Incentives for FDI planned to counter the slowdownKorea plans to expand incentives for foreign direct investment (FDI) in Asia’s fourth-largest economy as part of measures to cope with growing uncertainties stemming from the escalating trade dispute between the United States and China, the Ministry of Trade, Industry and Energy said Thursday.
Korea received $26.9 billion worth of FDI commitments in 2018, up 17.2 percent from a year earlier, according to the ministry. It was the fourth consecutive year it surpassed the $20 billion mark.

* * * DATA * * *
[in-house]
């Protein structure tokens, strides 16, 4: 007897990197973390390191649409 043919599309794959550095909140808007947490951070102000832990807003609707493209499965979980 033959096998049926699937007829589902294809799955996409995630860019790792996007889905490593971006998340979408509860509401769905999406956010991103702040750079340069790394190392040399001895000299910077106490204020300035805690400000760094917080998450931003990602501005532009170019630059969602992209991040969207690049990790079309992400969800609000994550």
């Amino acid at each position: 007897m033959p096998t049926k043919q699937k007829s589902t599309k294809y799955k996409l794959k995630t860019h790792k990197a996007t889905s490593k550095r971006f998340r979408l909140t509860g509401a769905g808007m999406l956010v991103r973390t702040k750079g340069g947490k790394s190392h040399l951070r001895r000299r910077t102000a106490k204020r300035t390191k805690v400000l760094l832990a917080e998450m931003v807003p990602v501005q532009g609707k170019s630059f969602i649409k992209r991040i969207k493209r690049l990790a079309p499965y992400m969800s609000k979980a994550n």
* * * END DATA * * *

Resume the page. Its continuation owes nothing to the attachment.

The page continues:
However, setting yet another record this year could be challenging amid the growing U.S.-China trade friction.
In July, Japan began regulating exports to Seoul of industrial products crucial to the production of chips and displays, casting cloud over Korea’s technology businesses.
To beef up the amount of FDI arriving here amid the trade disputes, the Industry Ministry said it will expand cash incentives for companies making investment in the parts, materials and equipment sectors.
“We need to guarantee that all foreign firms that made investment pledges here, even those from Japan, face no hurdles in rolling out their businesses,” an official from the Industry Ministry said.